Durham PD: Grim crime stats, frayed community relations

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Troubling crime numbers in Durham.

Durham's newly-released 1st Quarter Crime Report shows a 7 percent uptick in violent crime, most of it occurring in the north and central sections of the city. Property crimes, such as burglaries, were down 15 percent.

There is no metric to measure the relationship between the community and the police department. But from the sound of things inside City Hall on Monday night, there's work do there as well.

"Money for jobs and education, not for cops and incarceration!" protesters chanted outside City Council chambers.

They chanted so loudly, they could be heard clearly inside the meeting.

A few dozen demonstrators came armed with a litany of complaints about Durham PD. Many are angry about the city's plans to build a new $80 million police headquarters on East Main Street, instead of new investments in public education.

The protests were a glaring example of the disconnect between many in the community and DPD.

But as Cerelyn Davis, the city's incoming police chief watched silently from the audience, the protests quieted and the interim police chief delivered the sobering new crime numbers to City Council.


There have been 11 homicides so far this year, up 10 percent. There have been 23 rapes reported, a 35 percent spike. A total of 192 robberies have occurred, a 22 percent increase. Aggravated assaults are down 2 percent compared to a year ago.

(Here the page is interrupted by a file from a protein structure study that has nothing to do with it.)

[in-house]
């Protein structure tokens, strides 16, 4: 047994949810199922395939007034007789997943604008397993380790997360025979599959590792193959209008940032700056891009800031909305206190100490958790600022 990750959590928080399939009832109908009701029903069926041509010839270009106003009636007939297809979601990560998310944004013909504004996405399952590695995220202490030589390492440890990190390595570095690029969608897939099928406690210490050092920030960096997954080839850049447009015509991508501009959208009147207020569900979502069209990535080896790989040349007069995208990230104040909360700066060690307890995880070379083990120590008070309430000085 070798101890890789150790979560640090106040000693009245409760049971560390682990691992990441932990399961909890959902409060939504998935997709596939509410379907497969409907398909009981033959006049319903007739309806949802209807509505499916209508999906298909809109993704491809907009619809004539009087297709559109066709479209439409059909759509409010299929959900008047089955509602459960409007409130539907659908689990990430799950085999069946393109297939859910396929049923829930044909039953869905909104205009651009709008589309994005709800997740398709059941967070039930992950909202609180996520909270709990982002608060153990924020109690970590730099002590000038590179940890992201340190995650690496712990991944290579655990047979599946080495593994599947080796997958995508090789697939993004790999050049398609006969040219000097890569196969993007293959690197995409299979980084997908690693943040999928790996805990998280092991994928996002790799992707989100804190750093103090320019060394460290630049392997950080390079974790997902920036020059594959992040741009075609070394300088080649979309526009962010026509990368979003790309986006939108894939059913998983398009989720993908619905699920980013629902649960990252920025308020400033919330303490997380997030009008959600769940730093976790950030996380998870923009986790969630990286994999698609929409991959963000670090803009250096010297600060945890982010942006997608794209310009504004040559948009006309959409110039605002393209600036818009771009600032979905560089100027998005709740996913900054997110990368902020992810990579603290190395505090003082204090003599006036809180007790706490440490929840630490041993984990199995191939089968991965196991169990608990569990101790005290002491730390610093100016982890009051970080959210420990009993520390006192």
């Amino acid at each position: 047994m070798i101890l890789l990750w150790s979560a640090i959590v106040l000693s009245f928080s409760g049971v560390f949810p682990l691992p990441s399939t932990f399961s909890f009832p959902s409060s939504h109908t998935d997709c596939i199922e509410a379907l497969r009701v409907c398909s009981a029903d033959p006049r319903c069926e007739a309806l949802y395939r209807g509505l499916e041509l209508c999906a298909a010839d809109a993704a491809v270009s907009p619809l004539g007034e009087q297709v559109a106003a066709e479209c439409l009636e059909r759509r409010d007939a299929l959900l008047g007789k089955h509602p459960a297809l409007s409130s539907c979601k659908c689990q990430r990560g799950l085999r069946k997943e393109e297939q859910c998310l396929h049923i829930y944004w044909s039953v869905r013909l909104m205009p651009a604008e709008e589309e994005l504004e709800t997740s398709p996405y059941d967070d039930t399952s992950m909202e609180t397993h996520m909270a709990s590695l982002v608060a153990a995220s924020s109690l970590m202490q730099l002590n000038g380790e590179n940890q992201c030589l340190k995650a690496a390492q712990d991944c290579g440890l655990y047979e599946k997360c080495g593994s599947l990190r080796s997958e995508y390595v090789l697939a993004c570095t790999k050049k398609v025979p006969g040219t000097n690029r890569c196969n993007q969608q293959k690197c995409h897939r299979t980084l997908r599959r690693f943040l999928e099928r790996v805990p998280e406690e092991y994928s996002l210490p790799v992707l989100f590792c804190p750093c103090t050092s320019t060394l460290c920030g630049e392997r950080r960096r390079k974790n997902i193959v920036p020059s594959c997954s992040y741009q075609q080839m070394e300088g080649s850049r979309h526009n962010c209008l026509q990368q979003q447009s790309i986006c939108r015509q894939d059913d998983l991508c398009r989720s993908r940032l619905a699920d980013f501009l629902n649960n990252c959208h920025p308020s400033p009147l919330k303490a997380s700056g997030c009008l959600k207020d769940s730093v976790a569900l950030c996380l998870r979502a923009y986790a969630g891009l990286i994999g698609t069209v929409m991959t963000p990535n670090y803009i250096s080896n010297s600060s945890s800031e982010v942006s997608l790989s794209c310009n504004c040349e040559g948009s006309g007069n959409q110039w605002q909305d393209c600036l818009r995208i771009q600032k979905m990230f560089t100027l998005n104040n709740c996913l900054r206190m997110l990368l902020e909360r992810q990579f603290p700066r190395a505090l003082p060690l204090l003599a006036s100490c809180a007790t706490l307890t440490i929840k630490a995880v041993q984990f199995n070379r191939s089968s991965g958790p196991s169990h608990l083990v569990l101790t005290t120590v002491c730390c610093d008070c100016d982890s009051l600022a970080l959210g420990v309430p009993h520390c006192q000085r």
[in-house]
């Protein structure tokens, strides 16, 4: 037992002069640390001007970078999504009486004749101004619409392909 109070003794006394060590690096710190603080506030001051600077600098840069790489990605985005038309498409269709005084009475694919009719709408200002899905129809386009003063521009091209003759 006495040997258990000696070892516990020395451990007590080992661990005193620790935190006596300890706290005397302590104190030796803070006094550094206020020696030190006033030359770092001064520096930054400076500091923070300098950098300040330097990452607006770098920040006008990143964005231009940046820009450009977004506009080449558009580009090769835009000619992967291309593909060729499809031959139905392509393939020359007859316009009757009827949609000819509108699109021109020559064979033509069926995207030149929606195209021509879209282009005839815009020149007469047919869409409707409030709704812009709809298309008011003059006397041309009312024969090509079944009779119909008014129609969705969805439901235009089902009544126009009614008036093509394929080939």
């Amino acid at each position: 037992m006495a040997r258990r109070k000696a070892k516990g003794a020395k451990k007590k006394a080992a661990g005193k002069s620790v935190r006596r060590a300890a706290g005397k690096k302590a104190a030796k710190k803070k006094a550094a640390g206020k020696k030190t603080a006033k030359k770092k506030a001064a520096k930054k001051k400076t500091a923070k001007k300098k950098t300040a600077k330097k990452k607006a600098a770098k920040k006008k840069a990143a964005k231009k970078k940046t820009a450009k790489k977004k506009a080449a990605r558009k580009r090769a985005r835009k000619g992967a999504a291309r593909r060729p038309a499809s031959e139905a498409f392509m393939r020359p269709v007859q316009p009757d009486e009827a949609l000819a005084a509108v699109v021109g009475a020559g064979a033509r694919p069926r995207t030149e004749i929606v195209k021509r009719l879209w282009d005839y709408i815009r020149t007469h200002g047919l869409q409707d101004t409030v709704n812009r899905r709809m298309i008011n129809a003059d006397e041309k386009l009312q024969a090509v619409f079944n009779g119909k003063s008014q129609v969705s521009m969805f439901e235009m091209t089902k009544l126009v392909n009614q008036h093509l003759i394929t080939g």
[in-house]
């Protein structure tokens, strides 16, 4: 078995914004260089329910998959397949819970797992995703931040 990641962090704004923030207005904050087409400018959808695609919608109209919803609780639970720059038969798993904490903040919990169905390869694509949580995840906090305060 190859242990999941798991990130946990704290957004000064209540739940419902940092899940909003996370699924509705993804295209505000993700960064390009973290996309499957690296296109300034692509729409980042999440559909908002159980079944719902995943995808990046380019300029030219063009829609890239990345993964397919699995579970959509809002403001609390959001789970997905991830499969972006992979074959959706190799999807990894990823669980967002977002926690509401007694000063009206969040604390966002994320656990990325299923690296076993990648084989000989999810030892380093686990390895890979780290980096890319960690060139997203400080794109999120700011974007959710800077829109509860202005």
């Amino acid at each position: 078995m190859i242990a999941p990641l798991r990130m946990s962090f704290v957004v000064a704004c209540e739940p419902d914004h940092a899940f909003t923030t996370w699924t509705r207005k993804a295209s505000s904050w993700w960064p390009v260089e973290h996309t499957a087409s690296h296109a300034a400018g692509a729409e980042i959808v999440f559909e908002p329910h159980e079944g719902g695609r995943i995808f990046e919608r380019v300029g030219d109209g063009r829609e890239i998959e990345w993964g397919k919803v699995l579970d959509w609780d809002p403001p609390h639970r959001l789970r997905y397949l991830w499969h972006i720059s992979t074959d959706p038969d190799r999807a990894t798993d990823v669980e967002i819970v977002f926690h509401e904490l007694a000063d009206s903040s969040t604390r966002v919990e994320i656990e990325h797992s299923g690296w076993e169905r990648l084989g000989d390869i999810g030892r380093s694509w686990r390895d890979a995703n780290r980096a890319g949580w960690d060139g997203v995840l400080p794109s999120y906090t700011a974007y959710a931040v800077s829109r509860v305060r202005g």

Grim-faced city council members heard the report and could only ask, why? Or as Mayor Pro-Tem Cora Cole-McFadden put it to the interim chief, "What's causing this?"

"I wish I had an answer to that. I don't," interim chief Larry Smith said. "I think we all know there's multiple causes to this, everything from fatherlessness, to poverty, to lack of education."

Earlier Monday, ABC11 was granted its first one-on-one interview with the city's soon to be top cop.

As Davis received an earful Monday night from a community fed up with crime and frayed relations with its police department, Davis was asked about her plan to heal the divide.

"You have to build relationships that are not superficial," Davis said. "They have to be sincere relationships; that you're working on a problem that we realize needs to be solved within the community."

Tonight marked Smith's final public presentation before he steps down at the beginning of June. Incoming Chief Davis is set to take over the department on June 6. She pledged Monday to hit the ground running.

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